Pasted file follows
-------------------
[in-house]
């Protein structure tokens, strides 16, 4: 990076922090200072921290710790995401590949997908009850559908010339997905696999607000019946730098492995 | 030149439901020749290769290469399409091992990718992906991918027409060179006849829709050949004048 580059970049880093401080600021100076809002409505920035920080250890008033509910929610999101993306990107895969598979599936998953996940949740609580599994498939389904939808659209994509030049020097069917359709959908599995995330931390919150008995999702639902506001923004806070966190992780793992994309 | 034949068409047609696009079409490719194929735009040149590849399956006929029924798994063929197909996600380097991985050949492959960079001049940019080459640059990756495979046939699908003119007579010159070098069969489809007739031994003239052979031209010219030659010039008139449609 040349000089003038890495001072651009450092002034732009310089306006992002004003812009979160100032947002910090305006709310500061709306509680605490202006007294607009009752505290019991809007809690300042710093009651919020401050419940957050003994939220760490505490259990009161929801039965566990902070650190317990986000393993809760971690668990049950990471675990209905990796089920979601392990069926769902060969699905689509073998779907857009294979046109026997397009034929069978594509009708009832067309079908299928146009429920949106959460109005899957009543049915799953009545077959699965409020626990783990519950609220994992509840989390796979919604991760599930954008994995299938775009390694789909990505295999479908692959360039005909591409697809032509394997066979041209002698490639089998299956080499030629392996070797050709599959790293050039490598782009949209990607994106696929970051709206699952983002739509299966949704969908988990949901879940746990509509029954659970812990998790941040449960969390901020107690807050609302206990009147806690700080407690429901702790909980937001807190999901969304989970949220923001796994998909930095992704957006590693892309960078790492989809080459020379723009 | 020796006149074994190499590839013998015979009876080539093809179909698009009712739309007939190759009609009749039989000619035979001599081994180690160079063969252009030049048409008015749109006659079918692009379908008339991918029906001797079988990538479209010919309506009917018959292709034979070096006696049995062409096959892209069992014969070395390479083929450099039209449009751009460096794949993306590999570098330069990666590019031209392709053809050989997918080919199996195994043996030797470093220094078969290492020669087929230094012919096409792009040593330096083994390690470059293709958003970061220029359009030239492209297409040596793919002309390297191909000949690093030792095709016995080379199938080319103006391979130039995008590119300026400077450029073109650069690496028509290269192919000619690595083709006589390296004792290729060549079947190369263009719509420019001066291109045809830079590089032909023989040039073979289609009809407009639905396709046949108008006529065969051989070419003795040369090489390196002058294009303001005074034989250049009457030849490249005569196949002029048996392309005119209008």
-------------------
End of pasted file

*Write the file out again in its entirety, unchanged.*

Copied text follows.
[in-house]
């Protein structure tokens, strides 16, 4: 990076922090200072921290710790995401590949997908009850559908010339997905696999607000019946730098492995 | 030149439901020749290769290469399409091992990718992906991918027409060179006849829709050949004048 580059970049880093401080600021100076809002409505920035920080250890008033509910929610999101993306990107895969598979599936998953996940949740609580599994498939389904939808659209994509030049020097069917359709959908599995995330931390919150008995999702639902506001923004806070966190992780793992994309 | 034949068409047609696009079409490719194929735009040149590849399956006929029924798994063929197909996600380097991985050949492959960079001049940019080459640059990756495979046939699908003119007579010159070098069969489809007739031994003239052979031209010219030659010039008139449609 040349000089003038890495001072651009450092002034732009310089306006992002004003812009979160100032947002910090305006709310500061709306509680605490202006007294607009009752505290019991809007809690300042710093009651919020401050419940957050003994939220760490505490259990009161929801039965566990902070650190317990986000393993809760971690668990049950990471675990209905990796089920979601392990069926769902060969699905689509073998779907857009294979046109026997397009034929069978594509009708009832067309079908299928146009429920949106959460109005899957009543049915799953009545077959699965409020626990783990519950609220994992509840989390796979919604991760599930954008994995299938775009390694789909990505295999479908692959360039005909591409697809032509394997066979041209002698490639089998299956080499030629392996070797050709599959790293050039490598782009949209990607994106696929970051709206699952983002739509299966949704969908988990949901879940746990509509029954659970812990998790941040449960969390901020107690807050609302206990009147806690700080407690429901702790909980937001807190999901969304989970949220923001796994998909930095992704957006590693892309960078790492989809080459020379723009 | 020796006149074994190499590839013998015979009876080539093809179909698009009712739309007939190759009609009749039989000619035979001599081994180690160079063969252009030049048409008015749109006659079918692009379908008339991918029906001797079988990538479209010919309506009917018959292709034979070096006696049995062409096959892209069992014969070395390479083929450099039209449009751009460096794949993306590999570098330069990666590019031209392709053809050989997918080919199996195994043996030797470093220094078969290492020669087929230094012919096409792009040593330096083994390690470059293709958003970061220029359009030239492209297409040596793919002309390297191909000949690093030792095709016995080379199938080319103006391979130039995008590119300026400077450029073109650069690496028509290269192919000619690595083709006589390296004792290729060549079947190369263009719509420019001066291109045809830079590089032909023989040039073979289609009809407009639905396709046949108008006529065969051989070419003795040369090489390196002058294009303001005074034989250049009457030849490249005569196949002029048996392309005119209008």